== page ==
Cerro Rico Mines, Potosi
The story of the how Potosi came to be is intrinsically linked with the mines and the mountain that form its backdrop. It is said that when the indigenous Quechuans first discovered its rich silver desposits, they shortly afterwards heard a great noise and a voice telling them that the silver was meant for someone else.
However much truth there is in this story, it is deifnitely the case that someone else ended up with the Cerro's riches. The silver mined from the mountain, whose popular name translates as 'Rich Mountain', bank-rolled the Spanish empire for over two hundred years.
Bolivia's independence sadly came after the most of the silver had been mined away. If it were not for the discovery of tin in the 1800s, and countless other metals including zinc, lead and antimony since, the city would doubtless have disappeared.
Nowadays, the miners supplement their meagre incomes with money from tourists, paying to see the mines. The conditions have been described as medieval and visiting the tunnels is certainly an emotionally taxing experience. Much of the mining is still done by hand, in conditions that are hot and dusty. Even though many of the miners do not use it, safety gear and masks are essential for visitors.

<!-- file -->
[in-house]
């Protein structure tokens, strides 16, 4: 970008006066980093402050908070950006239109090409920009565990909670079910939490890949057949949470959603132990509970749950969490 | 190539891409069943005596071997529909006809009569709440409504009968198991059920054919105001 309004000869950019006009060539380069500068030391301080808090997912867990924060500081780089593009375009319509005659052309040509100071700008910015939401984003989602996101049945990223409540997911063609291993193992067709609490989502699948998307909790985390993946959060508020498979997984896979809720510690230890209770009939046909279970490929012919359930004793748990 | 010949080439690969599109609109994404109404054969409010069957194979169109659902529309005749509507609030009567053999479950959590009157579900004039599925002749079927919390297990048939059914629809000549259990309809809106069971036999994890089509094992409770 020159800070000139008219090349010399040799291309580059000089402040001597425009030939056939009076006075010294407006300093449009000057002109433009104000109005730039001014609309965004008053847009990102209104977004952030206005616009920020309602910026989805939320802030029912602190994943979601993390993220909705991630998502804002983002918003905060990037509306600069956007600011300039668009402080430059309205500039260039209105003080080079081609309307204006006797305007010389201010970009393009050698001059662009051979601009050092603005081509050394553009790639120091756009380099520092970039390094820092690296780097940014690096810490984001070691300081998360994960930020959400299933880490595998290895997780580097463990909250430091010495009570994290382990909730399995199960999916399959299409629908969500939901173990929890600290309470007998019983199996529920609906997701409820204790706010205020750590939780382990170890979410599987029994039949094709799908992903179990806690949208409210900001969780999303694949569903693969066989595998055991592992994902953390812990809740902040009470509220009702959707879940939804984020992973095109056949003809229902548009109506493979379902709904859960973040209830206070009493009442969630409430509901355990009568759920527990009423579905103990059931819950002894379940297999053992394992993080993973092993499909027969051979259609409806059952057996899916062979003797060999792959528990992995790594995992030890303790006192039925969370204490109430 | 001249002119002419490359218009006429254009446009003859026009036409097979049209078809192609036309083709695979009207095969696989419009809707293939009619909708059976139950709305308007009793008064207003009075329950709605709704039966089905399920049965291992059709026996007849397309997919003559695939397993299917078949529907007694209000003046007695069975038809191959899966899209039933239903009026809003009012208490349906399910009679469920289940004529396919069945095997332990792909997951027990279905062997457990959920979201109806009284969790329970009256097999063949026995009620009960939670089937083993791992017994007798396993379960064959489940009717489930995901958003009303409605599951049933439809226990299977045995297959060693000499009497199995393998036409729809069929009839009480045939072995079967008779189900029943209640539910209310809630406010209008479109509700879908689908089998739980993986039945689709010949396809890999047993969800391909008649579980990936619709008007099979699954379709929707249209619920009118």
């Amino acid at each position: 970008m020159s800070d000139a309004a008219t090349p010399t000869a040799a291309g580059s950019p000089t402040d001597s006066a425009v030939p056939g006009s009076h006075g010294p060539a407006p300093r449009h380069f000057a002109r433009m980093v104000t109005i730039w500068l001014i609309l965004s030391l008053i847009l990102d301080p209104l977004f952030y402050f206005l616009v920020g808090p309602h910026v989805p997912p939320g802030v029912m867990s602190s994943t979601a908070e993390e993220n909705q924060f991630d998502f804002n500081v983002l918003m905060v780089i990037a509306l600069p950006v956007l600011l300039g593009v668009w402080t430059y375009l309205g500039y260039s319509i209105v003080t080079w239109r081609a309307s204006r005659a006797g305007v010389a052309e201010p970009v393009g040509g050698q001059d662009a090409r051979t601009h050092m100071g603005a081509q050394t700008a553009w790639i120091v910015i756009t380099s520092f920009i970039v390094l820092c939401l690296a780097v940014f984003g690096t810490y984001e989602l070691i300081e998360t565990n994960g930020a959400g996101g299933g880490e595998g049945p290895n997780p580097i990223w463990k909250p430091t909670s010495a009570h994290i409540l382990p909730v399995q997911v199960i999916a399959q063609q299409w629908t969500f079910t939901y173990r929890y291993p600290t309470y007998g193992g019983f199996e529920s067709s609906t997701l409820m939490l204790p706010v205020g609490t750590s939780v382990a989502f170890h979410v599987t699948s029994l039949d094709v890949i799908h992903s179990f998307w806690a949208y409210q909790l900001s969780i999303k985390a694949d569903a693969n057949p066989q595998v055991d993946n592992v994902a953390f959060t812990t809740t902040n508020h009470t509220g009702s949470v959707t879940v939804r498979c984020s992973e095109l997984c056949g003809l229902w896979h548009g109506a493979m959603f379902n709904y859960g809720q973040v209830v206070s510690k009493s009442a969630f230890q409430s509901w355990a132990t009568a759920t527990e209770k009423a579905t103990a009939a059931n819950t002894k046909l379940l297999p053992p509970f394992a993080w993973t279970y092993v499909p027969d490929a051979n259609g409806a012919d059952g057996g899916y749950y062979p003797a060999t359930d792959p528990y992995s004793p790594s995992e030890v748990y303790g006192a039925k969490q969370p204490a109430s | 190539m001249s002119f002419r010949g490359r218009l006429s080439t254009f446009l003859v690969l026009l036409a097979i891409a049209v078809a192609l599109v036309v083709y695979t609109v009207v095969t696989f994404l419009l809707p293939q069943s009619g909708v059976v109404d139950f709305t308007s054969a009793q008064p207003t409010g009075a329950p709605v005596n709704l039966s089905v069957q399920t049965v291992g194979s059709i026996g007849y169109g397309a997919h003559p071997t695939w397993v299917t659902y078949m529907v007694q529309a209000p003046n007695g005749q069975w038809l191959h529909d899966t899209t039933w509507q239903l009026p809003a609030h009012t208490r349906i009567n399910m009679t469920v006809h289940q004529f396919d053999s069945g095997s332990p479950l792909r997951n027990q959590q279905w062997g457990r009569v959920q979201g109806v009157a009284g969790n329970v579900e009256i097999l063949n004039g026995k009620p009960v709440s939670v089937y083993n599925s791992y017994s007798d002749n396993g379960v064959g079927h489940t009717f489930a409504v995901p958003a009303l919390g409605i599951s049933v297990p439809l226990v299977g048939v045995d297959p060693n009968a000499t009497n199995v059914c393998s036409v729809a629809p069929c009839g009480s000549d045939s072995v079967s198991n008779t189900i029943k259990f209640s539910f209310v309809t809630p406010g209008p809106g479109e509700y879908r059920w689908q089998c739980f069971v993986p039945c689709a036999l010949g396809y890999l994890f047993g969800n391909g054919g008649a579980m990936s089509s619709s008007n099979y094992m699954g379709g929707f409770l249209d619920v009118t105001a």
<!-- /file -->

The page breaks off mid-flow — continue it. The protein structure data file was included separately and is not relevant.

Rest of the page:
All of the tour agencies in town offer guided tours of the mines, the exact itinerary and cost vary quite a lot. It is only possible to get access to the mines with a guide, as police prevent tourists from wandering up there. Decent tours should include transport to and from the mines, as well as safety gear and a guide (for a list of tour guides, see tour guides section).